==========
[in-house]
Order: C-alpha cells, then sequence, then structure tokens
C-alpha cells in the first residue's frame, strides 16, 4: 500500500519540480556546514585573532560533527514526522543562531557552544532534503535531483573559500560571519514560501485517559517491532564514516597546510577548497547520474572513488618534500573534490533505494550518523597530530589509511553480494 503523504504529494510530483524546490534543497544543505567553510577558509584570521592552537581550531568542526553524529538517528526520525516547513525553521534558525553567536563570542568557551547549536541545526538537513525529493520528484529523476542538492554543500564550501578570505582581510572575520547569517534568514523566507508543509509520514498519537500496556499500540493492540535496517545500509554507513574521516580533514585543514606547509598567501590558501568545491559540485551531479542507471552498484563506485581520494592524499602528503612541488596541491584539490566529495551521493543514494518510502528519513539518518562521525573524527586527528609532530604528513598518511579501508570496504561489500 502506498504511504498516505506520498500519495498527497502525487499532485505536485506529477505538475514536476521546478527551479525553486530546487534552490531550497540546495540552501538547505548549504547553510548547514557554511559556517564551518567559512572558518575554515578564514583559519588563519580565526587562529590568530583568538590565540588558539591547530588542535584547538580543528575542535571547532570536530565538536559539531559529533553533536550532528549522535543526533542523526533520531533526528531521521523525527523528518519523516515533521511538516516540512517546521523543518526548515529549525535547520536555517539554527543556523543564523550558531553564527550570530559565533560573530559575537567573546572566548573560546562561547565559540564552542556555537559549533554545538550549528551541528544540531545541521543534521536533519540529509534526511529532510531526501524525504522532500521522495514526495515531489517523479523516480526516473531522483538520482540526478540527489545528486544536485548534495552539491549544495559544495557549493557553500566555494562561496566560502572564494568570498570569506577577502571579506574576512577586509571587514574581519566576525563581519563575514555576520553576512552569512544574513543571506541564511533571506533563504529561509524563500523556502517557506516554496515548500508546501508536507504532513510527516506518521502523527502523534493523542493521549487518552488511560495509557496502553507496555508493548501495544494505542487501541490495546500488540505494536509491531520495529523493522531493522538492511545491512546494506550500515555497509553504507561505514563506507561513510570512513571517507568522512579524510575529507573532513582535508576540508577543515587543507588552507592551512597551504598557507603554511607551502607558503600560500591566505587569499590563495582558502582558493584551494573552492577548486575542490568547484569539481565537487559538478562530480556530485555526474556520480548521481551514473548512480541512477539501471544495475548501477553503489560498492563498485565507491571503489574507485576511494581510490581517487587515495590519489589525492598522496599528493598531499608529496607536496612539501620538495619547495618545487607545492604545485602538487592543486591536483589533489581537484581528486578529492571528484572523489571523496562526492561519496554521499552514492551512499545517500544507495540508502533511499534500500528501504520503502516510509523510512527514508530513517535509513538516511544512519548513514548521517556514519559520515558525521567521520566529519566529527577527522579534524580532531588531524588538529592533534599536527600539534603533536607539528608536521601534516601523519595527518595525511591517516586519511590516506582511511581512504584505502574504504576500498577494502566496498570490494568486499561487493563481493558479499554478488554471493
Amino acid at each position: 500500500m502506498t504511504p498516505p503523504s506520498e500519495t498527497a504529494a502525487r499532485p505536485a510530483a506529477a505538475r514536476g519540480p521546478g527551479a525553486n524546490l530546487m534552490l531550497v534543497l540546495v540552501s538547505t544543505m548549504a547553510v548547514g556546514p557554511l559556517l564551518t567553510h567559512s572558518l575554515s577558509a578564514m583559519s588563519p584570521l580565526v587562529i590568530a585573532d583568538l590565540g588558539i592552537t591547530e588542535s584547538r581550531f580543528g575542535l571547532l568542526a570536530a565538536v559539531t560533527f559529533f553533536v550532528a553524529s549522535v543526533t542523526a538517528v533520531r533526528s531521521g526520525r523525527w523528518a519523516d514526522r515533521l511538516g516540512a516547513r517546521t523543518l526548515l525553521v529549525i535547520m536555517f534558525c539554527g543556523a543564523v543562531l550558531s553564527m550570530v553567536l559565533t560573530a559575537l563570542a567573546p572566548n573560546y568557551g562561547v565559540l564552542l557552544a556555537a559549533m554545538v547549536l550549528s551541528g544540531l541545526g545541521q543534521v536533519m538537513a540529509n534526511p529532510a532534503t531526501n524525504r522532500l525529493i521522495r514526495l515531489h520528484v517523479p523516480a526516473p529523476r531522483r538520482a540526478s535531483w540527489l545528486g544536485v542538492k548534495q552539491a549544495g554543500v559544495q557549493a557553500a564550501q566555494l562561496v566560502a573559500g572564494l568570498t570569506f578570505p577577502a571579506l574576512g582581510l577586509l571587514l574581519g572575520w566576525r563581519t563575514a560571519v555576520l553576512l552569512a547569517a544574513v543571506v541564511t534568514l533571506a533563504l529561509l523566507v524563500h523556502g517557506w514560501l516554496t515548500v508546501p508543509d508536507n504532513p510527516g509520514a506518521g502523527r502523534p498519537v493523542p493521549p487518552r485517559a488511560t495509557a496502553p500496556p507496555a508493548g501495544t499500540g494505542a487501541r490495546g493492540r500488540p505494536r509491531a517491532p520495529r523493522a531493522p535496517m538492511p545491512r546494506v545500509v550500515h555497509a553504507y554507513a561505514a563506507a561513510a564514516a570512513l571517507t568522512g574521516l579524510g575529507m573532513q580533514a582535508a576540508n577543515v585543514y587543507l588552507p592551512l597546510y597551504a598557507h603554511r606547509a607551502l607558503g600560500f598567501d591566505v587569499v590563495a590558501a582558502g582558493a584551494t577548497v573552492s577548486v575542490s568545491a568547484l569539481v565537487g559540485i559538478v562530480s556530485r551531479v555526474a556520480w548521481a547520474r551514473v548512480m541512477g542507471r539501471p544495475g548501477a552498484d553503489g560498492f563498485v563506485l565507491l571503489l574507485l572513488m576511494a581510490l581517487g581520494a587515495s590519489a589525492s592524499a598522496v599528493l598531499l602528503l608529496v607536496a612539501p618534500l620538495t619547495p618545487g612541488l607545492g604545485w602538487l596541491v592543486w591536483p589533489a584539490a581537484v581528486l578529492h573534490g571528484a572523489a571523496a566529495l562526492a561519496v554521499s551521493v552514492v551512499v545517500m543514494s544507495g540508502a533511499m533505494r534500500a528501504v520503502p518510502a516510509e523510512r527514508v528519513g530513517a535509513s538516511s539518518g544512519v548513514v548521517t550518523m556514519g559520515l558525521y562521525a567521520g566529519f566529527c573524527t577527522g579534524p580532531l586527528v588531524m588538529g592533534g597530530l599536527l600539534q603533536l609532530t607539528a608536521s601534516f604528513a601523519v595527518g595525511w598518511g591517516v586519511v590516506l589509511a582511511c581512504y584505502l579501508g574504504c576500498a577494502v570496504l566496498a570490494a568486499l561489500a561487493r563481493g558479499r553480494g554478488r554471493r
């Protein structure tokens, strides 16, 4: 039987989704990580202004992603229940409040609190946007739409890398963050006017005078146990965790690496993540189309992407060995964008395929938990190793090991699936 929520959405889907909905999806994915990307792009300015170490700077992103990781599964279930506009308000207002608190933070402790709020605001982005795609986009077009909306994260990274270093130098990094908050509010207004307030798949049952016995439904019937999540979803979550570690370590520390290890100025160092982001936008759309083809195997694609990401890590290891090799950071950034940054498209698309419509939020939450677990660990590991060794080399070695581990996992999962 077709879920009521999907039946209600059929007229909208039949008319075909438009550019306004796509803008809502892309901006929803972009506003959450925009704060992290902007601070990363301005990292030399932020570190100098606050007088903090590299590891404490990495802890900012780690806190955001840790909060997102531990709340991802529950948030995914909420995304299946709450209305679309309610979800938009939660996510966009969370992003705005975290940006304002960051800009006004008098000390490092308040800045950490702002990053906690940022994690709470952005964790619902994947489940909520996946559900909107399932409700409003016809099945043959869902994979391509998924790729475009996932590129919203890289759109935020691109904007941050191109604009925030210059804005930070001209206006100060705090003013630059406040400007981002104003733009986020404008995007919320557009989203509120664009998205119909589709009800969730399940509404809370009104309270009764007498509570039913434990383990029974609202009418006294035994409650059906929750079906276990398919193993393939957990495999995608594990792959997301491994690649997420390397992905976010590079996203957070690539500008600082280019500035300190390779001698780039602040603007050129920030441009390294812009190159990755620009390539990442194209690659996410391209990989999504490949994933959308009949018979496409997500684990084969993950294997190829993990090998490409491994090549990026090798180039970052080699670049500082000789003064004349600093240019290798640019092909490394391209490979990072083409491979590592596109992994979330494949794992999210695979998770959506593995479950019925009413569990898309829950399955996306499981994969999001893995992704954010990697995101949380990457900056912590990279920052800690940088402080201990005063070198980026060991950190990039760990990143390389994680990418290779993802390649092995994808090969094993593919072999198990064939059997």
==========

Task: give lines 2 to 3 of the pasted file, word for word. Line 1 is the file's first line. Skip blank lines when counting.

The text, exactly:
Order: C-alpha cells, then sequence, then structure tokens
C-alpha cells in the first residue's frame, strides 16, 4: 500500500519540480556546514585573532560533527514526522543562531557552544532534503535531483573559500560571519514560501485517559517491532564514516597546510577548497547520474572513488618534500573534490533505494550518523597530530589509511553480494 503523504504529494510530483524546490534543497544543505567553510577558509584570521592552537581550531568542526553524529538517528526520525516547513525553521534558525553567536563570542568557551547549536541545526538537513525529493520528484529523476542538492554543500564550501578570505582581510572575520547569517534568514523566507508543509509520514498519537500496556499500540493492540535496517545500509554507513574521516580533514585543514606547509598567501590558501568545491559540485551531479542507471552498484563506485581520494592524499602528503612541488596541491584539490566529495551521493543514494518510502528519513539518518562521525573524527586527528609532530604528513598518511579501508570496504561489500 502506498504511504498516505506520498500519495498527497502525487499532485505536485506529477505538475514536476521546478527551479525553486530546487534552490531550497540546495540552501538547505548549504547553510548547514557554511559556517564551518567559512572558518575554515578564514583559519588563519580565526587562529590568530583568538590565540588558539591547530588542535584547538580543528575542535571547532570536530565538536559539531559529533553533536550532528549522535543526533542523526533520531533526528531521521523525527523528518519523516515533521511538516516540512517546521523543518526548515529549525535547520536555517539554527543556523543564523550558531553564527550570530559565533560573530559575537567573546572566548573560546562561547565559540564552542556555537559549533554545538550549528551541528544540531545541521543534521536533519540529509534526511529532510531526501524525504522532500521522495514526495515531489517523479523516480526516473531522483538520482540526478540527489545528486544536485548534495552539491549544495559544495557549493557553500566555494562561496566560502572564494568570498570569506577577502571579506574576512577586509571587514574581519566576525563581519563575514555576520553576512552569512544574513543571506541564511533571506533563504529561509524563500523556502517557506516554496515548500508546501508536507504532513510527516506518521502523527502523534493523542493521549487518552488511560495509557496502553507496555508493548501495544494505542487501541490495546500488540505494536509491531520495529523493522531493522538492511545491512546494506550500515555497509553504507561505514563506507561513510570512513571517507568522512579524510575529507573532513582535508576540508577543515587543507588552507592551512597551504598557507603554511607551502607558503600560500591566505587569499590563495582558502582558493584551494573552492577548486575542490568547484569539481565537487559538478562530480556530485555526474556520480548521481551514473548512480541512477539501471544495475548501477553503489560498492563498485565507491571503489574507485576511494581510490581517487587515495590519489589525492598522496599528493598531499608529496607536496612539501620538495619547495618545487607545492604545485602538487592543486591536483589533489581537484581528486578529492571528484572523489571523496562526492561519496554521499552514492551512499545517500544507495540508502533511499534500500528501504520503502516510509523510512527514508530513517535509513538516511544512519548513514548521517556514519559520515558525521567521520566529519566529527577527522579534524580532531588531524588538529592533534599536527600539534603533536607539528608536521601534516601523519595527518595525511591517516586519511590516506582511511581512504584505502574504504576500498577494502566496498570490494568486499561487493563481493558479499554478488554471493